The US real estate market is a seller’s market right now, which means there are more people trying to buy homes than there are houses for sale. This means buyers have fewer options, have to make decisions quickly, and often pay more than they would have expected to a year ago.
A recent Bankrate survey found that 64% of millennials who have bought homes during the current hot market say they regret their decision. Reasons ranged from expensive mortgage payments, to their houses being too big or too small, to high maintenance costs.
Financial therapist Amanda Clayman told Insider that buyers shouldn’t let regret pressure them into making an impulsive decision, such as turning around and immediately selling the house. Instead, taking the time to process your regret can help you find the right solution.
1. Figure out why you’re feeling regret
If you’re a new homeowner experiencing regret, Clayman recommended that you take time to check in with yourself about what you’re feeling and why. The reality is that you may not have made a huge mistake by buying the home — you might just be stressed from buying a home quickly during a global pandemic.
“Stress is like an early warning system,” Clayman said. “It’s supposed to say there is a potential threat, and you need to come out of your automatic, pattern-based responses, think about this, and pay more attention to it.”
She explained that paying extra attention to an issue takes up resources in our brains and can often make us feel bad. But these negative feelings don’t necessarily mean the situation is bad; they just mean your brain is tired from paying extra attention. If you’re stressed from buying a home, you may assume that the negative feelings mean you’ve made the wrong decision. But that’s not always true.
When we are stressed, we often think we need an immediate solution, like selling the house we regret buying. But you can just check in with how you’re feeling now, then check back in after two months, then three months. You may feel differently each time you evaluate the situation. Or you might have new information that changes your approach, like that you’ve received a raise and now feel more comfortable making mortgage payments.
2. Play out scenarios for fixing pain points
If you realize that you still regret buying the home each time you check in with yourself, it may be time to take some sort of action.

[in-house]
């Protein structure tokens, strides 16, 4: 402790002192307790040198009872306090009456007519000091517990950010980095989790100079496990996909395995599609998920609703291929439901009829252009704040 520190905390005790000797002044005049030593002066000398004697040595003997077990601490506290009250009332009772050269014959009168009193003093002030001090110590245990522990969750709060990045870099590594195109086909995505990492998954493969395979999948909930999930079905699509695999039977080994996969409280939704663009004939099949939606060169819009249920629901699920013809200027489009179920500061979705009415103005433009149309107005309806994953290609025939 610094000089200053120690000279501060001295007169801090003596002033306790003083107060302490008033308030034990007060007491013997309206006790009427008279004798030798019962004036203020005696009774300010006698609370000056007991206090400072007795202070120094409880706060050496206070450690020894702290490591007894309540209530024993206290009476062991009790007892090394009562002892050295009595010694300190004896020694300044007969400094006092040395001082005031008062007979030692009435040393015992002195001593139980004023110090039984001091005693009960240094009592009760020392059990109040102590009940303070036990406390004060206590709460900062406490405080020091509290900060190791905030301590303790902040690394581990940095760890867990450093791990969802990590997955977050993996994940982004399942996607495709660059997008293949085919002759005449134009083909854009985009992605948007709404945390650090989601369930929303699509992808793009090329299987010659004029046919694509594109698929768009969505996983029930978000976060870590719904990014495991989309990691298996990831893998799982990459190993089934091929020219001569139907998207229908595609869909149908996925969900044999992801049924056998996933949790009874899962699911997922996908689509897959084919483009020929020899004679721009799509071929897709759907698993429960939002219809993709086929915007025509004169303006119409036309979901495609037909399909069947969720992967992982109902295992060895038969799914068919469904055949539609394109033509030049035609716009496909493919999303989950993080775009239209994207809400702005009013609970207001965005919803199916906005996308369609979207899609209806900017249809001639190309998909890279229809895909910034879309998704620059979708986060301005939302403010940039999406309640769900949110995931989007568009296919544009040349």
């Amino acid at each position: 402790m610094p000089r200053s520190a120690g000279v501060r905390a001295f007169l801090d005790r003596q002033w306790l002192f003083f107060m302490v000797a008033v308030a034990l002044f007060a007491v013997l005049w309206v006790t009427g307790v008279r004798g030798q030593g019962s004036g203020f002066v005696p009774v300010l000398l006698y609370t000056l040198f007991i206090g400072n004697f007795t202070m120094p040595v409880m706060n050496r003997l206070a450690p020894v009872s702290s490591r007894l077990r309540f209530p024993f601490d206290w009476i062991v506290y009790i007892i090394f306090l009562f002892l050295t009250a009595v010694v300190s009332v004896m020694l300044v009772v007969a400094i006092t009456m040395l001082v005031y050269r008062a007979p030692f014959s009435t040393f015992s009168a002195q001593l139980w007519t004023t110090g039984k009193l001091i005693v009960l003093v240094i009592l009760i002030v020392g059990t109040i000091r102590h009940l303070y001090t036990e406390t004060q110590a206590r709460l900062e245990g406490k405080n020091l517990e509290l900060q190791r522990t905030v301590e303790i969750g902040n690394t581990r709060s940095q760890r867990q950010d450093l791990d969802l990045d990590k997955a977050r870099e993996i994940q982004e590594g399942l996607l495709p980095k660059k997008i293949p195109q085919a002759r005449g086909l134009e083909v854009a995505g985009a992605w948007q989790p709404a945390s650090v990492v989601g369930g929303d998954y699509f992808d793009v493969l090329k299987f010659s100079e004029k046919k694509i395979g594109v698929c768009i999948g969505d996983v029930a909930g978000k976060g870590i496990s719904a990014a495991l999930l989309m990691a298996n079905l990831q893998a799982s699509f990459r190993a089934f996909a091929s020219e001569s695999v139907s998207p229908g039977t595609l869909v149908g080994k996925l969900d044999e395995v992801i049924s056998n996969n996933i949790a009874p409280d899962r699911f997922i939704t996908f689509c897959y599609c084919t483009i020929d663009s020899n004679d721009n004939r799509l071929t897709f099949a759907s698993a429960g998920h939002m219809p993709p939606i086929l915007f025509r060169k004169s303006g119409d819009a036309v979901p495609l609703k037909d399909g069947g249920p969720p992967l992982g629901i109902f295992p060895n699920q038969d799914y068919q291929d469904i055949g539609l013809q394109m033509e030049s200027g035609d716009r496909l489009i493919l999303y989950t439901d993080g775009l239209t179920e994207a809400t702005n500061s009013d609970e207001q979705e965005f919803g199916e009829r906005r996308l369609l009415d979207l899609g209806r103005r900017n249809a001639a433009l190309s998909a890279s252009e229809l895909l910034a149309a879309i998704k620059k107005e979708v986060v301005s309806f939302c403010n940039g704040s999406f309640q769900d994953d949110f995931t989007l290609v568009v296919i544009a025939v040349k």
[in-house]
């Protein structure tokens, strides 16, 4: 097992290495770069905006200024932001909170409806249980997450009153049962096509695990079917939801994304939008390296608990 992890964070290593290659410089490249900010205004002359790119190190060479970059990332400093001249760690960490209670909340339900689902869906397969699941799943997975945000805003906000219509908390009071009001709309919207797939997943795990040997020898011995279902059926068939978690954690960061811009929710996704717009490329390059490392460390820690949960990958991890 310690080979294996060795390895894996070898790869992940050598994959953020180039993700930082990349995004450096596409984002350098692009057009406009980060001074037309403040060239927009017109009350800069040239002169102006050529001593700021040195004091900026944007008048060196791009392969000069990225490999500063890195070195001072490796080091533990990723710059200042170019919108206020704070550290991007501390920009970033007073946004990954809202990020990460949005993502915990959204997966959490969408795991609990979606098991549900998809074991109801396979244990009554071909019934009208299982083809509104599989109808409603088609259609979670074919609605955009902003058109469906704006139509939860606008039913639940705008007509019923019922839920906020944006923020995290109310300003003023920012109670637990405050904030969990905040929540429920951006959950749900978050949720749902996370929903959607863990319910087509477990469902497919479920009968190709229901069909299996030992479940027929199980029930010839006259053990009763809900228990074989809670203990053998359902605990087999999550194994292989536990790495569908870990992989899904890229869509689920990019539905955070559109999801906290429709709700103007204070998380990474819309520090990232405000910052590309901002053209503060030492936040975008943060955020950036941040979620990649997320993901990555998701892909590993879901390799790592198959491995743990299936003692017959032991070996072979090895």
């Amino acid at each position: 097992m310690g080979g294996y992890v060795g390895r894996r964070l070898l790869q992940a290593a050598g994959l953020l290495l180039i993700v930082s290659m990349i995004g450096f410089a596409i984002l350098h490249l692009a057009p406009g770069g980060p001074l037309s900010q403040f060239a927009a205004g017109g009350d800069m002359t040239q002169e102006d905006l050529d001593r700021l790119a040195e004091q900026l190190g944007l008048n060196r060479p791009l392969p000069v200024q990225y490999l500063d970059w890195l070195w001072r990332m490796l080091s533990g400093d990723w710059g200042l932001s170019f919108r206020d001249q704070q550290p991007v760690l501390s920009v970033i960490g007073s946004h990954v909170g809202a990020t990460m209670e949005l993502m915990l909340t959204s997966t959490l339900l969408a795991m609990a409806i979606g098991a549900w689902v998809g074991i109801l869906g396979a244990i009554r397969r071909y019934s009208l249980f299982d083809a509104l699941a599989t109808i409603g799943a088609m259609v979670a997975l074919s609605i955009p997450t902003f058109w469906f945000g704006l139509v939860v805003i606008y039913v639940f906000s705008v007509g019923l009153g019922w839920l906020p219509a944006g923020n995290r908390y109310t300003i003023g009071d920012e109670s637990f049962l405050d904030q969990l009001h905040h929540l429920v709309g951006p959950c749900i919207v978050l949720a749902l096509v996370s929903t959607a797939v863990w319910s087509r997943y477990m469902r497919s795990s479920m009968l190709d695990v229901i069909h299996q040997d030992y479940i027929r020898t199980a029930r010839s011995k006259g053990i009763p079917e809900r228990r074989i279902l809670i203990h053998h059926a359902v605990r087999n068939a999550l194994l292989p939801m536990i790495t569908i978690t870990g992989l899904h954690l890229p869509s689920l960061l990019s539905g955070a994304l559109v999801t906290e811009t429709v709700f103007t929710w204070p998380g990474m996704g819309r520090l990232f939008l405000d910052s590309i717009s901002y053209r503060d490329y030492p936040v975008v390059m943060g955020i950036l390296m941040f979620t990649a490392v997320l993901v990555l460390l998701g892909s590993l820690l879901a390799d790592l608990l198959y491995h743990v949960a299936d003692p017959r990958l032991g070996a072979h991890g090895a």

For example, 14% of millennials Bankrate surveyed said they regretted buying a home because it was too big. Clayman recommended sitting down to contextualize why you feel your home is too large.
“Does it feel too big because now I feel like I have to buy all of this furniture that I didn’t anticipate?” she said. “Is it too big because I feel like it’s more house now that I have to take care of? Or my taxes are too high because they’re based on value and square footage?”
Once you understand the source of your stress, you can think about how to move forward. Play out multiple scenarios in your head.
If you regret buying because your mortgage payments are too high, you could consider moving to a more affordable house. Play out this scenario in your head, including the time and cost of moving again. Or you could Airbnb a room in your house for extra income — play out how this would affect your life.
“When we generate multiple options, the psychological benefit is that it helps us feel less trapped,” Clayman said. “And when we feel trapped, that’s the thing that’s going to increase our anxiety.”
You may find a scenario that works for you. Or after going through several options, you could decide that living in the house without making any changes is the right choice.
3. Don’t beat yourself up
Clayman said that people should understand that financial journeys aren’t always linear.
“There is learning and growth that happens over the course of the life cycle,” she said. “I think we have to appreciate that there may be very expensive lessons along the way. But this is not a pass/fail process.”
She also expressed that even though buying a home may feel like a mistake now, you might realize down the road that it was the right decision.
If you regret buying a house, give yourself a little grace and learn from the experience.
About the author
Laura Grace Tarpley is an editor at Personal Finance Insider, covering mortgages, refinancing, mortgage rates, and lending. She is also a Certified Educator in Personal Finance (CEPF). Over her five years of covering personal finance, she has written extensively about ways to navigate loans.